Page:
“Optoma makes it easy to go wireless on any budget with the impressive NuForce BE2.”
- Good audio quality
- Durable design
- Solid battery life
- AAC codec support
- Great price
- No aptX support
- Fewer ear gel options
- No wings or foam tips
Paying less for anything that sounds decent these days isn’t always easy but, as you’ll discover in reading our Optoma NuForce BE2 review, these earbuds take things much further with impressive audio performance and battery life.
Hardly a household name, Optoma’s NuForce brand quietly resonates for those who get the chance to try their earbuds. Cutting the cord to listen to music wirelessly is no longer a luxury expense, especially when it comes to this pair.
Out of the box
While you won’t be wowed opening the box, Optoma loads the package with all you need, including four pairs of ear gels in small, medium and large sizes, plus a standard size of the brand’s SpinFit TwinBlade eartips found in many of its earbuds to help keep them snug and in place. A short Micro USB charging cable and basic user manual round out the goodies inside. An illustration on the accessories box explains how to quickly pair the BE2 with a mobile device.
The budget price is evidenced by the lack of a carrying case, Comply Foam tips, or ear wings to further customize the fit. But then again, we didn’t really expect to see much in the way of extras.
Features and design
If Optoma’s naming conventions have you confused, it’s really a matter of counting backwards in the case of the BE2. Though it launched later than the BE Sport3 and BE6i, , the Qualcomm codec widely adopted for higher quality Bluetooth streaming. Optoma left out aptX support, so the BE2 should sound a bit better on an iOS device than they would an Android one. When using Android, Bluetooth streaming reverts to Subband Coding (SBC), a mandatory codec found in all Bluetooth devices that isn’t as good.
We’ve liked the NuForce line for its ability to deliver solid audio fidelity that punches above its price range, and the BE2 stand as a real testament to that. Playing it safe with the sound signature, the BE2 don’t stand out for any one genre above others. Bass lovers may wish for a bit more love down low, but overall the BE2 more than deliver there for the price point.
It’s a consistently warm sound, with just enough detail to appreciate a good composition of instruments.
We played through The Weeknd’s Starboy album during a workout to put the buds to the test, and came away impressed with how punchy the bass sounded. Wireless earbuds from other makers have struggled in the past to keep the low end of the spectrum pumping, and one of the biggest culprits is often audio leakage from a loose fit.
It wouldn’t be a stretch to suggest the BE2 compare well against the pricier BE Sport3. No matter the track we played, the similarity was obvious. We tried an eclectic playlist to gauge that including Confessions Pt. II by BadBadNotGood, Aerosmith’s Walk This Way, Vaults’ One Last Night, and Peter White’s Who’s That Lady. While the songs offer a diverse array of tonal colors, all sounded good enough to appreciate wearing the BE2. Apart from being “safe” in not skewing too far to either side of the frequency spectrum, we felt a little déjà vu in our evaluation.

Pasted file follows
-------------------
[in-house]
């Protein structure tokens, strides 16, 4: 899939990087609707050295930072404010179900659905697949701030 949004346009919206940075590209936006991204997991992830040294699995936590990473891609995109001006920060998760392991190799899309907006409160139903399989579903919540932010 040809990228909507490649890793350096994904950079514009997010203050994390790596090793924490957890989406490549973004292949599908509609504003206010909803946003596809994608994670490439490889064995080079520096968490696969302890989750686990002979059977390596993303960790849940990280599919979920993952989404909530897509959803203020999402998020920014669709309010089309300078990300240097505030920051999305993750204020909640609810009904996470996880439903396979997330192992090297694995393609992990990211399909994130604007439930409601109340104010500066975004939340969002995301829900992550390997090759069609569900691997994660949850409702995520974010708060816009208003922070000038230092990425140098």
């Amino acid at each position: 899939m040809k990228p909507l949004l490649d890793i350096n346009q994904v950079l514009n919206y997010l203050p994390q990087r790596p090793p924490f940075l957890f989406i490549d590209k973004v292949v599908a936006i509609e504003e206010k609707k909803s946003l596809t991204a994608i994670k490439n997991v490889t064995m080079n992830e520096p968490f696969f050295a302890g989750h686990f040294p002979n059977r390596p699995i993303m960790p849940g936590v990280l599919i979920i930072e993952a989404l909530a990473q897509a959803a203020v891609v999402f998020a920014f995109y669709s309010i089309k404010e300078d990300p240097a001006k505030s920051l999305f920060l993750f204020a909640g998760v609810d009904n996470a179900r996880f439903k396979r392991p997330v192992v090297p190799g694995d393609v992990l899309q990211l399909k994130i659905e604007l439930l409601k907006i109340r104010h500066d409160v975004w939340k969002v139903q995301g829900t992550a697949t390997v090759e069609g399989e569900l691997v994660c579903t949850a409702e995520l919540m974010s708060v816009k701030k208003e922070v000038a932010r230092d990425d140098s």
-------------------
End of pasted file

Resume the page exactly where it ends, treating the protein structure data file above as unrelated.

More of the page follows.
It’s a consistently warm sound signature, with just enough detail to appreciate a good composition of instruments. The more instruments involved, however, the flatter the sound gets, and that includes live tracks where reverb and crowd noise serve to widen the spectrum further and mask subtler details.
Without the ear wings, the BE2 don’t have much to anchor to in the ear, which is partly why the SpinFit ear gels are included. We could appreciate how they isolate noise, but we had to adjust their fit more often than with the regular gels. It’s not hard and fast though. Every pair of ears is different, so you might find a tighter fit with them than we did.
In louder settings, like a busy gym or street, we did have to crank up the volume a little, regardless of what gel we had in.
Optoma offers a standard one-year warranty covering parts and labor for repair and replacement.
It’s hard to argue with a $50 pair of earbuds that are not only wireless, but also last long enough to keep on playing through a few runs and workouts. Even better, Optoma didn’t cheap out on the audio quality to match the budget price.
That said, while the lack of aptX is one of those details that isn’t especially obvious, it affects a huge subset of people: Android users. SBC is inferior to both aptX and AAC, so we caution Android users seeking out the highest fidelity for the money to keep this in mind. If you plan on using the buds mostly for your daily work out, though, it may be a negligible quibble.
Is there a better alternative?
Other than that, you’ll likely need to step up your budget significantly, though pricier options obviously come with added benefits. The $150 Jaybird X3 Sport or Sport Coach Wireless Special Edition offer heart rate monitoring and exercise tracking, in case you want the extra push, but all three will extend your budget significantly.
How long will it last?
The biggest danger to the NuForce BE2’s longevity is probably sweat. They may have some sweat resistance, but to avoid any needless damage, cleaning them with a wet wipe helps get rid of excess salt from all that perspiration. Bluetooth is consistent with these earbuds, so we don’t expect any degradation to occur over time. Treat these well, and they should reward you by staying vigorous.
Should you buy it?
If you’re an iOS user, these are definitely worth buying because you don’t have to compromise on Bluetooth streaming audio quality. Android users should consider the slightly pricier options from the brand to get a comparable experience.
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